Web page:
Iafigliola went on to show that there are other trails that have been built in the big cities and other small towns throughout Georgia, such as the city of Albany getting funds to add 13 additional miles to its trail. “Either cities like Americus can embrace this or become a part of it, or we wait to see 10 years from now the impact this is having in other places and then we’re just further behind trying to play catch up,” Iafigliola said. “Our suggestion is that we begin taking the steps that we can to move forward.” Iafigliola also sited the other benefits of having a beltway trail, such as health and wellness for the community. He added that he would like to see the trail connect all the schools so that the schools can have programs out on the trail and that the trail can be used for people traveling from place to place and a means for transportation.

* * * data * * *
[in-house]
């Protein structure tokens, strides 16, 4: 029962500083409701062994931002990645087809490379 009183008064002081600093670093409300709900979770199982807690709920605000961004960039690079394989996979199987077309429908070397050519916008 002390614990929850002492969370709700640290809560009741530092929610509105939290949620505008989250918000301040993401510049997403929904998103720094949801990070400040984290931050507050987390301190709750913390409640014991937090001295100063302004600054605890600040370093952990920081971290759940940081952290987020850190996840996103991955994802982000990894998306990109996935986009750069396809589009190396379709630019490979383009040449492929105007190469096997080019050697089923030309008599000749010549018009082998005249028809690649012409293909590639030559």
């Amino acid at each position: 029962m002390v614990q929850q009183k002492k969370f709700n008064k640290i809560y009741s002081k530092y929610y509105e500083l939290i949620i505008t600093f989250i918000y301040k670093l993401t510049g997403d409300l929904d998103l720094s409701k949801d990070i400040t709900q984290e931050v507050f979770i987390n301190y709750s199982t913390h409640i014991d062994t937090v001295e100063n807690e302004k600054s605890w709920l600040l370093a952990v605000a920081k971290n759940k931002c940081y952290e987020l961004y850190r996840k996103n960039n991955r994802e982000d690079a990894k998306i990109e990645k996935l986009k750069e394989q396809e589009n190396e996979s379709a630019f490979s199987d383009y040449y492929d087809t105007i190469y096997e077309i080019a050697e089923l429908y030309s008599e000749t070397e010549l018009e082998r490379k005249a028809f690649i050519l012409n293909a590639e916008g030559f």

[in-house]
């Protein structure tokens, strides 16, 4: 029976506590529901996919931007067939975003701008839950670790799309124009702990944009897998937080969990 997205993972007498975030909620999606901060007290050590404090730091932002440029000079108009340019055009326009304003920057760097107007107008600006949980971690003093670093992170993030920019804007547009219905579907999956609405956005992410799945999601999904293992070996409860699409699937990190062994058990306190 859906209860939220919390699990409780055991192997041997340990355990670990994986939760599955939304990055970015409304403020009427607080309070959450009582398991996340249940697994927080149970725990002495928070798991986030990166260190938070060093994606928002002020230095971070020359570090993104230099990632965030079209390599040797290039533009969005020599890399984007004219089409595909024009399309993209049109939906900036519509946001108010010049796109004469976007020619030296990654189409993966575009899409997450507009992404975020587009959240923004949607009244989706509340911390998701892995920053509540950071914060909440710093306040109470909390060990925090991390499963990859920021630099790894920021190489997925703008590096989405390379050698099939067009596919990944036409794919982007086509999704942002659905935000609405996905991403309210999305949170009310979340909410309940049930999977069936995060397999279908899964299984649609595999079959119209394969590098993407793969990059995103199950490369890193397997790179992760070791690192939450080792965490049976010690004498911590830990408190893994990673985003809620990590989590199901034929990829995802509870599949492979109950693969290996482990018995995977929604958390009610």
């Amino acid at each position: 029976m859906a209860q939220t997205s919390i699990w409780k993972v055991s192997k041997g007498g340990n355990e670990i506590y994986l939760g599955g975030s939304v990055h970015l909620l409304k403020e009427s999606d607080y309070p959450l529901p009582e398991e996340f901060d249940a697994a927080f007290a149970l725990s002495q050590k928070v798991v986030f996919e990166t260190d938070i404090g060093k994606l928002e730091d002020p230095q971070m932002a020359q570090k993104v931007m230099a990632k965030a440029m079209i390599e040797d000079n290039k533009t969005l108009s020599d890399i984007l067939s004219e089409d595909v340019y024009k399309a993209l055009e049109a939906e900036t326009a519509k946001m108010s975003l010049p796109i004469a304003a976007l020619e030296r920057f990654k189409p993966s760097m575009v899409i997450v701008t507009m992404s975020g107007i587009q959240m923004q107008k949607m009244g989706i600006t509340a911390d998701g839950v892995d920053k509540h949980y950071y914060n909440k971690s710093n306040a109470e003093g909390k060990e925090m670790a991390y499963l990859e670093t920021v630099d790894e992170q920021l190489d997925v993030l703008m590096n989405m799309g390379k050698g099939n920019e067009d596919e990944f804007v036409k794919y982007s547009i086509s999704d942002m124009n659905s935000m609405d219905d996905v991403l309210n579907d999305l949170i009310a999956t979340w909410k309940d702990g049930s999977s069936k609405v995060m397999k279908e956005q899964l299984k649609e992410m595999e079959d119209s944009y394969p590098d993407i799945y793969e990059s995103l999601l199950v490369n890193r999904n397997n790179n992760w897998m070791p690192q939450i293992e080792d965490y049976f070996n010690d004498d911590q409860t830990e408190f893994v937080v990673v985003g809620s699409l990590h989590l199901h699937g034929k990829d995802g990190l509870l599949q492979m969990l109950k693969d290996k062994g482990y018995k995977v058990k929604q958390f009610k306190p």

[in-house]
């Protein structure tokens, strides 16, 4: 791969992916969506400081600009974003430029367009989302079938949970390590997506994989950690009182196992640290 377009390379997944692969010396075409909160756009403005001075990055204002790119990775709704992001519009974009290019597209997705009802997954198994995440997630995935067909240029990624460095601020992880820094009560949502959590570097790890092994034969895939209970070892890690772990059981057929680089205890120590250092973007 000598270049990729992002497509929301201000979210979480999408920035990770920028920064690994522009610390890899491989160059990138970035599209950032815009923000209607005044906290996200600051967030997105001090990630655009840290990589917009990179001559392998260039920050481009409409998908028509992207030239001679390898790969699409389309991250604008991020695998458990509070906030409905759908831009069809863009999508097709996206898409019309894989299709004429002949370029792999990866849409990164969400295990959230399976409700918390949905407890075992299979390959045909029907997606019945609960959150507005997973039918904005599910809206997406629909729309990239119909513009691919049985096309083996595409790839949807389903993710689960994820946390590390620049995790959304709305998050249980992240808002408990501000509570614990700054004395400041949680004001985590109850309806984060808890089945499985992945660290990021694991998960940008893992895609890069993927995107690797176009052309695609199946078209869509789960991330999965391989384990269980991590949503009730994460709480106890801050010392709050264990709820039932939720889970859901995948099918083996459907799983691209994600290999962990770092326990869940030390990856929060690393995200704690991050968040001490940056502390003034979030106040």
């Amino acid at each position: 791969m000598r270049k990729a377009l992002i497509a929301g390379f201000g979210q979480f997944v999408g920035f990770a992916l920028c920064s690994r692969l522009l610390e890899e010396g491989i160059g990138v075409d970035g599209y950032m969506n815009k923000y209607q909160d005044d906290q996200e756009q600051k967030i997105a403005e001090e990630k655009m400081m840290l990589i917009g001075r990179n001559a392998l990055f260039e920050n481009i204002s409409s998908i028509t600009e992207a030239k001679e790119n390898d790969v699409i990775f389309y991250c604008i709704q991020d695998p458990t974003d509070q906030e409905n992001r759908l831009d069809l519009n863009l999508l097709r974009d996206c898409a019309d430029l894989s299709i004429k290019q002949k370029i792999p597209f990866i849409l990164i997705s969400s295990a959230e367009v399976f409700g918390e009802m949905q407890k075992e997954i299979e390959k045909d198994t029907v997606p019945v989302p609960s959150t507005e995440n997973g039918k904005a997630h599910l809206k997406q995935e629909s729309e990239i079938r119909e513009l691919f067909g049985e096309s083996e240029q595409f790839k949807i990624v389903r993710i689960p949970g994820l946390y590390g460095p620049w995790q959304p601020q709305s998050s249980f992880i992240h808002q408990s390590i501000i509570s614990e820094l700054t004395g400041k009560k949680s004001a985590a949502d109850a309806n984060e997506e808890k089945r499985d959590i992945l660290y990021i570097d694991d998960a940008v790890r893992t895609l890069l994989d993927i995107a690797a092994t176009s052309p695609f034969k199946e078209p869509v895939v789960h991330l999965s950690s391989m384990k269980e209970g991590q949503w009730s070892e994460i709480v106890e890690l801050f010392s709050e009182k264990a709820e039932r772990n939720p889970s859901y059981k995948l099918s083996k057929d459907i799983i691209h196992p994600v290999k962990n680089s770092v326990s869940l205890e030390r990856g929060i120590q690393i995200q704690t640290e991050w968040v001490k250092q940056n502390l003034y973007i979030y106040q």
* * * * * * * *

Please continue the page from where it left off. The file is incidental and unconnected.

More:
“We do find that trails build up that sense of place, that this is a place that you want to belong to and people want to come to and retire here, or come to work here,” Iafigliola said.
He went on to show a picture of what he would like the trail to be: a 17-mile long trail that connects a number of places, including the city of Plains. “If we had this today, Americus would be known for it all over the state of Georgia and beyond Georgia,”Iafigliola said. “I think that’s the bottom line. If we had this, this would be a draw for the city. I don’t think anyone can really doubt that.”
Iafigliola stated that he and others have done some land surveying and that he believes that the trail could start around Muckalee Park all the way through the wooded and low-lying areas to Magnolia Manor, which is about a three mile stretch.
He added that one advantage of this stretch is that there are relatively few landowners to deal with.